Faith is opened up by the Word of God, finds expression through the Holy Spirit who is given, and bears witness to the lordship of Jesus Christ.
FAITHFULNESS: Maintaining faith or allegiance; showing a strong sense of duty or conscientiousness. In biblical Hebrew, “faith” and “faithfulness” are grammatically related. Although both concepts are important in the OT, there is no English word exactly equivalent to the Hebrew terms. The most relevant Hebrew verbal root (related to our word “amen”) carries such meanings as “strengthen,” “support,” or “hold up.” In a physical sense it is used of pillars that provide support for doors (2 Kgs 18:16). Moses used the word when he disclaimed any role as supporter of the Israelites (Nm 11:12). God, however, is an eternally firm support for his people (Dt 7:9; Is 49:7).
With that notion of firm support as the bedrock for faith, words such as “firmness,” “constancy,” or “trustworthiness” best convey the related concept of faithfulness. Trustworthiness, or steadfastness of character, is ascribed to the object of one’s trust. To be unfaithful is to be unworthy of confidence or belief. In the OT a synonym for “faithfulness” is “truth.” Since God is consistently true, he is the logical object of human trust (Ps 71:22; Is 61:8). When used of God in the OT, the word “faithfulness” frequently refers to his unwavering commitment to his promises.
God’s Faithfulness: In spite of Israel’s faithlessness (Dt 32:20; cf. Rom 3:3), God showed himself to be absolutely reliable. His faithfulness is great (Lam 3:23). He is loyal to his covenant and will always manifest his steadfast love to his people (Ps 136).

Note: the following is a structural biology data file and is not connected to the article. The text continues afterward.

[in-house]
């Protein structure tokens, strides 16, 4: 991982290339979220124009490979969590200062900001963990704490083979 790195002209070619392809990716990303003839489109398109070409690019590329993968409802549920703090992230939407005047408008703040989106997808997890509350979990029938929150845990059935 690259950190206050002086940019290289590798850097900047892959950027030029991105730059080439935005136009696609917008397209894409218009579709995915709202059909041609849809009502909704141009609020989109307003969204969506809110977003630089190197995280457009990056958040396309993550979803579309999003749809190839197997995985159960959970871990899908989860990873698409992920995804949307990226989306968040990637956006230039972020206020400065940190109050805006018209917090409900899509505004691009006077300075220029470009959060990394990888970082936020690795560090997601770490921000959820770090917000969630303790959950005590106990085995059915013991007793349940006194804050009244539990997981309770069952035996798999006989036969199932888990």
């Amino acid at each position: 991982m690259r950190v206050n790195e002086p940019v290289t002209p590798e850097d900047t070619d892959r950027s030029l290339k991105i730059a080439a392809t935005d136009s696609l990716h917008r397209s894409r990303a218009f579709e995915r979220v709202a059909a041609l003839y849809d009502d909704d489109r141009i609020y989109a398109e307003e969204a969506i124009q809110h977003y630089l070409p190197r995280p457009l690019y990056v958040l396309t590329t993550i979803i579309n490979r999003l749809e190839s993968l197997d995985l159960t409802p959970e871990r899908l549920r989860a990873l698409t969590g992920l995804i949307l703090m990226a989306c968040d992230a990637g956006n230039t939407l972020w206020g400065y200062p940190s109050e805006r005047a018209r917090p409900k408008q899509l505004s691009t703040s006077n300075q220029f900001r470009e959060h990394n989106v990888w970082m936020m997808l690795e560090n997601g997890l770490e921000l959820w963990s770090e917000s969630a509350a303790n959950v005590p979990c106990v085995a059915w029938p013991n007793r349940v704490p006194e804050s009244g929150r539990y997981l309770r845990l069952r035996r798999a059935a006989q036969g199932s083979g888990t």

The pinnacle of faithfulness in the Bible is seen in the work of Jesus Christ, who showed himself faithful to his Father (Heb 3:2) and in his witness (Rv 1:5). God calls men and women to be faithful by following Christ, relying on him for all things (Hb 2:4; cf. Rom 1:17).
Human Faithfulness: Faith and faithfulness are logically and linguistically united in the OT and NT. That is, the major words for faith in both Testaments also connote the concept of faithfulness. This indicates that faith is more than momentary assent to the truth of God. It is commitment to that truth, and it manifests itself in continued obedience. Abraham’s life in this regard is instructive. He assented to, relied upon, and acted in conformity to the revealed word of God. He received God’s revelation as true (i.e., demonstrating faith), and his subsequent actions proved his faithfulness. He left home and country, settled in a strange land, and offered up his son Isaac as God commanded. His willingness to sacrifice his only son is an unparalleled expression of faithfulness in the OT. It is no surprise, therefore, that Abraham is commended for his steadfastness and is set forth in the NT as one whose behavior should be imitated by Christians (Gal 3:6–9; Heb 11:8–10). Faithfulness, then, must not be viewed as an isolated act. Rather, it is an attitude that should characterize the entire life of those who say they have faith in God.
By Walter A. Elwell and Philip Wesley Comfort